“In France, paperwork tasks can be a catch-22,” says Carter. By virtue of owning a property, she was able to apply for a visa, though she took it one step further and applied for a “mini entrepreneur” visa which allowed her to start a business through creative retreats she plans to hold on-site. This required a business plan, and lots of paperwork including getting documents and certificates translated by an approved translator. Carter hired a consultant to help her with the visa to speed things up considerably and answer her questions along the way.
Opening a bank account in a foreign country can also be quite tricky. Carter’s first piece of advice: don’t close on a property in France (probably all of western Europe, to be fair) during the month of August; Europeans are notorious for taking the summer month off.
Utilities revealed much of the same Catch-22 issues: You need a French phone number, but you can’t get one without a bank account. You need to set up your utilities, but you can’t without a French phone number, which you can’t get without a French bank account. And so on. “I bought a French burner phone for the first month I was here,” says Carter. “Doing all these paperwork tasks in French also takes the frustrations to new heights, but I must say, my French has improved because of it.”
Renovations: Always plan for more
Part of why Carter bought Chateau de Borie was because it seemed only to need some cosmetic uplifts—but the joke was on her. Rarely do you find a house over 150 years old that doesn’t need construction to upkeep its bones; Carter has had to redo the kitchen and restore floors in bathrooms, update plumbing, and tackle drainage issues from all the natural springs on the property. Eventually, she will upgrade and rearrange the warren of bathrooms over the top two floors. Her latest project: completely gutting the cottage and replacing the main house’s roof, which was not something that was clear when she made her purchase.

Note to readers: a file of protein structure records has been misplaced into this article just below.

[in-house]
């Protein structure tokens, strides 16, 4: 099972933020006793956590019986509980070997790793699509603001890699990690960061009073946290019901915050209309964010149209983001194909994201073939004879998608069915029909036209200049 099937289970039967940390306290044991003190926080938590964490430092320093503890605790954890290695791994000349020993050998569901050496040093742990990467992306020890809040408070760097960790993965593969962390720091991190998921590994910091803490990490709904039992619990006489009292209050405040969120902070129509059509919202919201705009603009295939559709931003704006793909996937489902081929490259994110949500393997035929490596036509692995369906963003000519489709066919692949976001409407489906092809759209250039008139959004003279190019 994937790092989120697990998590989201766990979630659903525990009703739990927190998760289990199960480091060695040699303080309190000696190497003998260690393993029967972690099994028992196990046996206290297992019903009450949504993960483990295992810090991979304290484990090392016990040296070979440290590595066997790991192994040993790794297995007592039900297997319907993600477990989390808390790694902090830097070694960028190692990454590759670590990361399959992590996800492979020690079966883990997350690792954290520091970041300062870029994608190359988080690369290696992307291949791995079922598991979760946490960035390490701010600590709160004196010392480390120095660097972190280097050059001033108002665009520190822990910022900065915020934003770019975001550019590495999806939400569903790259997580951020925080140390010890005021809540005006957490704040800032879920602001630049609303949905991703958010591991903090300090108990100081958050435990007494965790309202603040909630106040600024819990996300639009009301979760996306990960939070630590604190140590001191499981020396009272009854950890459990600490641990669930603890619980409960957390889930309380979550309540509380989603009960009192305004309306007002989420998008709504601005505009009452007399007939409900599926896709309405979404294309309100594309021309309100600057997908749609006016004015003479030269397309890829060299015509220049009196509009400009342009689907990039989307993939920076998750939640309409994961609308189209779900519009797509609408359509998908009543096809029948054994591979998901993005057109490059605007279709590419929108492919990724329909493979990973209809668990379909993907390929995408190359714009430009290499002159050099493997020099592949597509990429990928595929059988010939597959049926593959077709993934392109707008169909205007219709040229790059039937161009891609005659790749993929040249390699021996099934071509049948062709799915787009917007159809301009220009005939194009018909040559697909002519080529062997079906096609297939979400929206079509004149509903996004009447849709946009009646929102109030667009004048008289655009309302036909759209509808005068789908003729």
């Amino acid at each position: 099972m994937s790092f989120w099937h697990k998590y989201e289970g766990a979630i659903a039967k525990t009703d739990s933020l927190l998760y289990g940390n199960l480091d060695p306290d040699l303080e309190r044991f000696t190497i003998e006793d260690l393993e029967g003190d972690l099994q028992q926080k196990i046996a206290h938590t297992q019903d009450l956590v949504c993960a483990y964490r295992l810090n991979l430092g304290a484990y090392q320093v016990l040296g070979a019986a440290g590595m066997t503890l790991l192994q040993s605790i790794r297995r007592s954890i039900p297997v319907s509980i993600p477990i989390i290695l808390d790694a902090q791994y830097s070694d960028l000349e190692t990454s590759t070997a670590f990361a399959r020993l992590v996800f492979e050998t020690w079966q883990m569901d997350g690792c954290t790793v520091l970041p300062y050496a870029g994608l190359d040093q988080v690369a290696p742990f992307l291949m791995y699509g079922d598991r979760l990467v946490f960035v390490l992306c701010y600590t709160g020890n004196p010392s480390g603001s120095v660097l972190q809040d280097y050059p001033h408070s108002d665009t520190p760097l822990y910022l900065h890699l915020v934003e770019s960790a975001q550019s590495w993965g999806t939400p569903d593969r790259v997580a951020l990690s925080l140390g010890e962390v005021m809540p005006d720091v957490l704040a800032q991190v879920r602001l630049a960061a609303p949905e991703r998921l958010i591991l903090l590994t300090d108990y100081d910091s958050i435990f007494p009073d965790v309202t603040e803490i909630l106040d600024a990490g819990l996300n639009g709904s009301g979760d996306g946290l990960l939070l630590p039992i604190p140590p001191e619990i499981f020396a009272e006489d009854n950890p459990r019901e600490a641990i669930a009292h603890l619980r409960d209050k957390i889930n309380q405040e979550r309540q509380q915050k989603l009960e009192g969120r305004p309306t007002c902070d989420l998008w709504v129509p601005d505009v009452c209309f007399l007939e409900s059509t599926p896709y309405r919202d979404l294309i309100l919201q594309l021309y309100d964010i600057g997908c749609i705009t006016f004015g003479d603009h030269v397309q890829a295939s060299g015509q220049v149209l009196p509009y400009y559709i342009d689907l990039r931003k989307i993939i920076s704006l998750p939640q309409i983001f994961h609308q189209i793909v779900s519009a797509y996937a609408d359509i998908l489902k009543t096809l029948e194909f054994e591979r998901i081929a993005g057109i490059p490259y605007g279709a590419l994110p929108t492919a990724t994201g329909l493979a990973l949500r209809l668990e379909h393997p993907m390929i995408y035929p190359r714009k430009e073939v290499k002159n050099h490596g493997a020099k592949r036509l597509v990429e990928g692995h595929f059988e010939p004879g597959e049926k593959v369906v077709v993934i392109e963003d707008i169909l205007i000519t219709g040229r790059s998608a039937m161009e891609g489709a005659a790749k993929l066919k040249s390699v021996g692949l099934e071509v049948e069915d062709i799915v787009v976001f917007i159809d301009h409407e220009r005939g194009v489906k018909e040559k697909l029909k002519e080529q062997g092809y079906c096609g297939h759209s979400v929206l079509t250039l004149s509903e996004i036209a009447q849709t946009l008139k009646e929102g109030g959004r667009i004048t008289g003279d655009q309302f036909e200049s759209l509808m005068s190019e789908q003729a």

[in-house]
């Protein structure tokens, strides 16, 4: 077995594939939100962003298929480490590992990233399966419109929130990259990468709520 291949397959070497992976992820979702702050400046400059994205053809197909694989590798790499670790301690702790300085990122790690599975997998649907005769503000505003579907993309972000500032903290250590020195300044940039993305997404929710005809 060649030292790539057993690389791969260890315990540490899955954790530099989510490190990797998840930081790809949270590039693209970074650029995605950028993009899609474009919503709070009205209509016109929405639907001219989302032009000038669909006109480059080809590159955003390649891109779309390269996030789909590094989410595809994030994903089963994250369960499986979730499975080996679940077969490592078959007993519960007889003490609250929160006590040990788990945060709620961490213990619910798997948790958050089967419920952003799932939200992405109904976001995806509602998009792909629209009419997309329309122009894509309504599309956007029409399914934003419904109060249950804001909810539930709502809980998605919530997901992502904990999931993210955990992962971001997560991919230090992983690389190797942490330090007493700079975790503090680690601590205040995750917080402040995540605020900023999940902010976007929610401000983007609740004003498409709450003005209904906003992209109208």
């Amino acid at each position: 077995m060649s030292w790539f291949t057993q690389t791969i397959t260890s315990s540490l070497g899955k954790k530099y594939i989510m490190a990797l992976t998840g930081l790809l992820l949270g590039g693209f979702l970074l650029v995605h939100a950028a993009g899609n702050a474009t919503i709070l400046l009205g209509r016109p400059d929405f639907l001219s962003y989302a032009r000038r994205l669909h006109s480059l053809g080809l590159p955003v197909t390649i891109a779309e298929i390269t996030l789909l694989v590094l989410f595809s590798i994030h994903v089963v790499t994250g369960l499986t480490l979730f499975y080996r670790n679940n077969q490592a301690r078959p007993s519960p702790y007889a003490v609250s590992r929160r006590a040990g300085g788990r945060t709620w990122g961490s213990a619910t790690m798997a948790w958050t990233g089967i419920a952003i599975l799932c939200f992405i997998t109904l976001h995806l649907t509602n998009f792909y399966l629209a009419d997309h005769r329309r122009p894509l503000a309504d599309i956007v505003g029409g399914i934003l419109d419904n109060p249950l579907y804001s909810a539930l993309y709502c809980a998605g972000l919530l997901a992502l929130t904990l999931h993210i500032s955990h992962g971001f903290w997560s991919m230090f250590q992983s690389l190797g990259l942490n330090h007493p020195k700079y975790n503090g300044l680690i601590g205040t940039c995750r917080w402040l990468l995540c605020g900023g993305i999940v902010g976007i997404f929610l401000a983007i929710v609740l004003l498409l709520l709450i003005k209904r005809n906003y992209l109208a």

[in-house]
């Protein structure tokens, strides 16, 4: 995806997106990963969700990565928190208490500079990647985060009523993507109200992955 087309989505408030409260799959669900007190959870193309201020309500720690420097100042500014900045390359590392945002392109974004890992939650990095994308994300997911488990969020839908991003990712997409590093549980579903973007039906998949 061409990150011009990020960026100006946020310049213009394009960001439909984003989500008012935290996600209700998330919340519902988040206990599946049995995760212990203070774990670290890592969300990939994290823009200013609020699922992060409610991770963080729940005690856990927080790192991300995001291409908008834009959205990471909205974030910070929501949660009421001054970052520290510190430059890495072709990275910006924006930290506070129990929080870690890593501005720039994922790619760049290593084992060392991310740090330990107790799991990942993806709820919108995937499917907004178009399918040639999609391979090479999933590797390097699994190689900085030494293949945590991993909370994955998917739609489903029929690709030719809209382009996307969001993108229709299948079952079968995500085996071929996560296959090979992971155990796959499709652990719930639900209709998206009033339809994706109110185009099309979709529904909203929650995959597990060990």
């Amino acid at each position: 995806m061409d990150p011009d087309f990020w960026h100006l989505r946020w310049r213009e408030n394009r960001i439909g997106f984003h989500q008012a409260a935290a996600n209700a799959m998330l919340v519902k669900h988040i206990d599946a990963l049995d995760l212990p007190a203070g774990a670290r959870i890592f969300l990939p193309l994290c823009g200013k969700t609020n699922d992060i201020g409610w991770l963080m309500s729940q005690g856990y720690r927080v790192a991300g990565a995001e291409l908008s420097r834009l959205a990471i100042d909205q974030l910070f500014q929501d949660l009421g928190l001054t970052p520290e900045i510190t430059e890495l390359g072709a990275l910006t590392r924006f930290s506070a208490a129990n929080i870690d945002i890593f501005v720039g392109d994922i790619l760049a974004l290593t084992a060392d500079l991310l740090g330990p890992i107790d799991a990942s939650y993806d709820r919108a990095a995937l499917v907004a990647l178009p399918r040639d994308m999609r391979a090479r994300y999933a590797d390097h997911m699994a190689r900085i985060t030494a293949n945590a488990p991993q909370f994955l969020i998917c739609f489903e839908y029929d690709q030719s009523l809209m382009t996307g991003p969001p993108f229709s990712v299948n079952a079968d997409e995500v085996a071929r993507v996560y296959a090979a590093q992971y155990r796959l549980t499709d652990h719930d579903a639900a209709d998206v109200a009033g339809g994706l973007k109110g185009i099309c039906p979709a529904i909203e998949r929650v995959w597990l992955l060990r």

Still, Carter counts herself lucky when it comes to renovations, which did indeed become far more extensive than she’d originally planned for. Through a woman she met during one of her first property visits to France, she was introduced to a contractor who became indispensable. A jack of all trades, he began by fixing toilets and plumbing, and now helps with everything from arranging contractors and negotiating contracts to helping Carter find new home insurance and get set up with WiFi (which, incidentally, she could write an entire book about).
Furnishing a large house on a secondhand budget
From watching other chateau DIY YouTube channels, Carter knew all about brocante—a cross between an antique store and a flea market which exist everywhere and deliver for a nominal fee, which means eliminating van rental fees and pesky pick-ups/drop offs. There is also a French chain store called Emmaus which is equivalent to the Goodwill and even cheaper than brocantes. Carter found many amazing deals at Emmaus, like a huge linen armoire for just $90. Then there is the French version of Craigslist, Le Bon Coin, where Carter also purchased 19th-century antique upholstered bed frames for about $160 each.
Except for one couch that she bought new from a website, all of Carter’s chateau furniture has been purchased second-hand. “I loved this both because it’s a far more sustainable option, but also because the furniture I have now is much more in keeping with the house than any modern, new furniture might have been,” she says. “And so much of it is also extremely well-made, unlike IKEA or even upmarket brands of today.”
Create a community along the way
Carter also recommends finding volunteers to lend a hand, perhaps by bribing family and friends with all the chevre and French wine their hearts desire. Turns out, there are plenty of people out there willing to trade some light labor in exchange for room and board at a beautiful French chateau. Carter began a YouTube channel to document her journey that would be the portal to even more volunteers. Last spring, she sent out a mass email to those who had expressed interest, and wound up with a dozen volunteers at various times over the summer, transforming the garden and painting, and filling holes, and cleaning. (Carter does note that a little bit of light background checking and a phone interview can go a long way to finding the volunteers who will be most helpful.)
“An old friend of my husband was one of those volunteers,” says Carter. “When I began this crazy journey, my number one hope was that I might create a new community of people who could love this place as much as I do. I dreamed of sitting around a big table laughing and eating good food and drinking good wine, and that is exactly what has come to pass. I pinch myself every day.”
Originally Appeared on Condé Nast Traveler